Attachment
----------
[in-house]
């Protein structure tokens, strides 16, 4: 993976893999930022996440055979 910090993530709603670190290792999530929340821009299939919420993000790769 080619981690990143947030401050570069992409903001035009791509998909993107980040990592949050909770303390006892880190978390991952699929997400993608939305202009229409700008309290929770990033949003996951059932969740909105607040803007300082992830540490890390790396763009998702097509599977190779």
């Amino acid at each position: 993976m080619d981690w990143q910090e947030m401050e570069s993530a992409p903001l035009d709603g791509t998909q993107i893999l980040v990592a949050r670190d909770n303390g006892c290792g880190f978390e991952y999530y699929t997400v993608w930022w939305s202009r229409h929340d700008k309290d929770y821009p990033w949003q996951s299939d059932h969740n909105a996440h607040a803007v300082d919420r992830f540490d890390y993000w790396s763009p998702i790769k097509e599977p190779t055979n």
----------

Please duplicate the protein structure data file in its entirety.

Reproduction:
[in-house]
């Protein structure tokens, strides 16, 4: 993976893999930022996440055979 910090993530709603670190290792999530929340821009299939919420993000790769 080619981690990143947030401050570069992409903001035009791509998909993107980040990592949050909770303390006892880190978390991952699929997400993608939305202009229409700008309290929770990033949003996951059932969740909105607040803007300082992830540490890390790396763009998702097509599977190779």
């Amino acid at each position: 993976m080619d981690w990143q910090e947030m401050e570069s993530a992409p903001l035009d709603g791509t998909q993107i893999l980040v990592a949050r670190d909770n303390g006892c290792g880190f978390e991952y999530y699929t997400v993608w930022w939305s202009r229409h929340d700008k309290d929770y821009p990033w949003q996951s299939d059932h969740n909105a996440h607040a803007v300082d919420r992830f540490d890390y993000w790396s763009p998702i790769k097509e599977p190779t055979n």